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Williams v. State

Court of Appeals of Mississippi

January 7, 2020

WILTON WILLIAMS II APPELLANT
v.
STATE OF MISSISSIPPI APPELLEE

          DATE OF JUDGMENT: 06/12/2018

          PIKE COUNTY CIRCUIT COURT HON. DAVID H. STRONG JR. TRIAL JUDGE.

          ATTORNEY FOR APPELLANT: OFFICE OF STATE PUBLIC DEFENDER BY: MOLLIE MARIE McMILLIN

          ATTORNEY FOR APPELLEE: OFFICE OF THE ATTORNEY GENERAL BY: SCOTT STUART

          BEFORE BARNES, C.J., McDONALD AND LAWRENCE, JJ.

          LAWRENCE, J.

         ¶1. Following a car accident, Wilton Williams was charged with driving under the influence (DUI)-his fourth offense. Williams was later convicted and sentenced to ten years in the custody of the Mississippi Department of Corrections, with two years suspended and eight years to serve, followed by two years of post-release supervision. Williams now appeals, asserting that he was denied a right to a fair trial based on the State's closing argument. Finding no error, we affirm.

         FACTS

         ¶2. On March 7, 2017, Officer Landon Marrs, was dispatched to a one-car accident in Pike County. The driver had wrecked the vehicle into a bridge. On his way to the accident, Officer Marrs spotted three men walking in the opposite direction of the scene. Upon arrival, the scene was abandoned. Officer Marrs suspected that the three men were involved, so once another officer arrived, Officer Marrs went searching for the three men. Officer Marrs approached the nearest house, which was in the same direction as the three men walking, and inquired about the accident to see if the driver was there. Moments later, Williams emerged from the house and admitted he had been the driver of the vehicle.

         ¶3. Officer Marrs needed to complete an accident report, so he escorted Williams and the other two men back to the scene. Officer Marrs testified that he smelled hints of marijuana and an intoxicating beverage on Williams, and the other officer, Allen Fry, agreed. The officers asked Williams about the smells. Williams admitted to drinking the night before and into the morning but attributed the marijuana smell to having been around others who were smoking marijuana earlier that day. Officer Fry testified that Williams was stuttering and mumbling and that he could not fully understand Williams's speech.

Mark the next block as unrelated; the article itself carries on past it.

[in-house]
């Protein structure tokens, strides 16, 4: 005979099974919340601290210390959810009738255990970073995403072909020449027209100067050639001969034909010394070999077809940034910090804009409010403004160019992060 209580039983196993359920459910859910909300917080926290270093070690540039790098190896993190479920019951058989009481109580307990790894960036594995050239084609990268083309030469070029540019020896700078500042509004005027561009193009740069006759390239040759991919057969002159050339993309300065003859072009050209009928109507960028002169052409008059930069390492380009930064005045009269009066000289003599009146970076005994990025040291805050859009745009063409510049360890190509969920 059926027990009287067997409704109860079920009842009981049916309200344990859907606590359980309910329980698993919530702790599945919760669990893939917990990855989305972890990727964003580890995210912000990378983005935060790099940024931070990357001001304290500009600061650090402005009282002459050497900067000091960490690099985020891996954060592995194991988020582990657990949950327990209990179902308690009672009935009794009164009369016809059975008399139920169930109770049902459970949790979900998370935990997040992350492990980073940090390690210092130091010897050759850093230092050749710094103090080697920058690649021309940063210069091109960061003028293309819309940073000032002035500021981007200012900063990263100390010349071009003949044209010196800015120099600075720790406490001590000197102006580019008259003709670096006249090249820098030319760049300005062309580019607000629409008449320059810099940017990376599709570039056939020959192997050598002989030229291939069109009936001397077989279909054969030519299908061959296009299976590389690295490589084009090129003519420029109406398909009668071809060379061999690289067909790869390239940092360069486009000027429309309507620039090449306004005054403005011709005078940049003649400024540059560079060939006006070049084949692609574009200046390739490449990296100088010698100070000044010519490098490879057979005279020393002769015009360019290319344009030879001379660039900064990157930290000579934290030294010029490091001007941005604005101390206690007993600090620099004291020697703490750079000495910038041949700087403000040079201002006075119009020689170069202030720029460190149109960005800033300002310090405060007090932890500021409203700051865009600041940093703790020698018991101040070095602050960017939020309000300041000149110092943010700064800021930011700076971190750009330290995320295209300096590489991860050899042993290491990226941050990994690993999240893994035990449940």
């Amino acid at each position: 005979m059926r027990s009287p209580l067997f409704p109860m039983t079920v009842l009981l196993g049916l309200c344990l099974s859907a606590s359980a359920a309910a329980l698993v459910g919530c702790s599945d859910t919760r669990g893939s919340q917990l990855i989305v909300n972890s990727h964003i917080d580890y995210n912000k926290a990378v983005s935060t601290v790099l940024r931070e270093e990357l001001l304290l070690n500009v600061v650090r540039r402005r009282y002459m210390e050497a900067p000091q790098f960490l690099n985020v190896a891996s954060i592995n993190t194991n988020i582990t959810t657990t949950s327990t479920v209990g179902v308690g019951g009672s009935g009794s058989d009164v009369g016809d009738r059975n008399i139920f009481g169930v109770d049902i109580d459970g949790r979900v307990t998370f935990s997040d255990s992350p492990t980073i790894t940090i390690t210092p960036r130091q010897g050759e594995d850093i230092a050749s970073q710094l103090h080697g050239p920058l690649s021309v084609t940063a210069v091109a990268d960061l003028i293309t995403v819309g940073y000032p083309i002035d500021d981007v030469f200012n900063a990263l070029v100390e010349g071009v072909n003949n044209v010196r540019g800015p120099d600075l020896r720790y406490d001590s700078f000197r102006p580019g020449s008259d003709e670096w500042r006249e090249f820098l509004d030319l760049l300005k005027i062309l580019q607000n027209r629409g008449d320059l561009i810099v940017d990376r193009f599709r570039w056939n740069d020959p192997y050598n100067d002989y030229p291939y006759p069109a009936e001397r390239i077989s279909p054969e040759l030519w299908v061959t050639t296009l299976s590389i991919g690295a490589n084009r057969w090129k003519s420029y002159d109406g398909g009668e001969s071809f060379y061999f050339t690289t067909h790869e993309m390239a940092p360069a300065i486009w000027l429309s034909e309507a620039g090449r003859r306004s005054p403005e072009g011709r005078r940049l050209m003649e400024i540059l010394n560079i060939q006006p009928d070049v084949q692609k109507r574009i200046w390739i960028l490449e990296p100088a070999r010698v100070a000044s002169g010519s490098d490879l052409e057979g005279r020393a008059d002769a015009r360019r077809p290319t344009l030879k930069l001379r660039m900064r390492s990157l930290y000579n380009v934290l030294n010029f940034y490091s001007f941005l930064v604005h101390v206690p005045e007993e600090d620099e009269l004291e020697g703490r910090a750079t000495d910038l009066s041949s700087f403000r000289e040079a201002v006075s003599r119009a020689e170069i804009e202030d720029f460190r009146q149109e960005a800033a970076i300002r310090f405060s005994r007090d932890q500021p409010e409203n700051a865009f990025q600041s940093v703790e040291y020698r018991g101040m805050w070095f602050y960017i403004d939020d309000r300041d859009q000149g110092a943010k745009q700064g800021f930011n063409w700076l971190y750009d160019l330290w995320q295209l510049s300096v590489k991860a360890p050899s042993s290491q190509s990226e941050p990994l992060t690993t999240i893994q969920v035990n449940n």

¶4. Officer Fry placed Williams under arrest for unrelated charges (driving with a suspended license, failure to keep a proper lane, and no insurance) but remained suspicious that Williams was driving under the influence. As a result, Officer Fry administered a field sobriety test at the Pike County Sheriff's Office. Williams's field sobriety test produced multiple clues for Officer Fry, who testified that Williams lost his balance and made several other mistakes during the field sobriety test. Because of those observations and what Officer Fry described as a "totality of the circumstance," Officer Fry charged Williams with DUI, which was Williams's fourth offense.

         ¶5. Williams consented to giving a urine sample to be tested for drugs and alcohol. At trial, John Stevenson of the Mississippi Forensics Laboratory, who had tested Williams's urine sample, was called to testify. On direct examination, the State questioned Stevenson on the test results:

[STATE]: Okay. And what controlled substances were in the defendant's-the sample that you tested?
[STEVENSON]: Screened positive for the cannabinoids, sir, which is marijuana and ...

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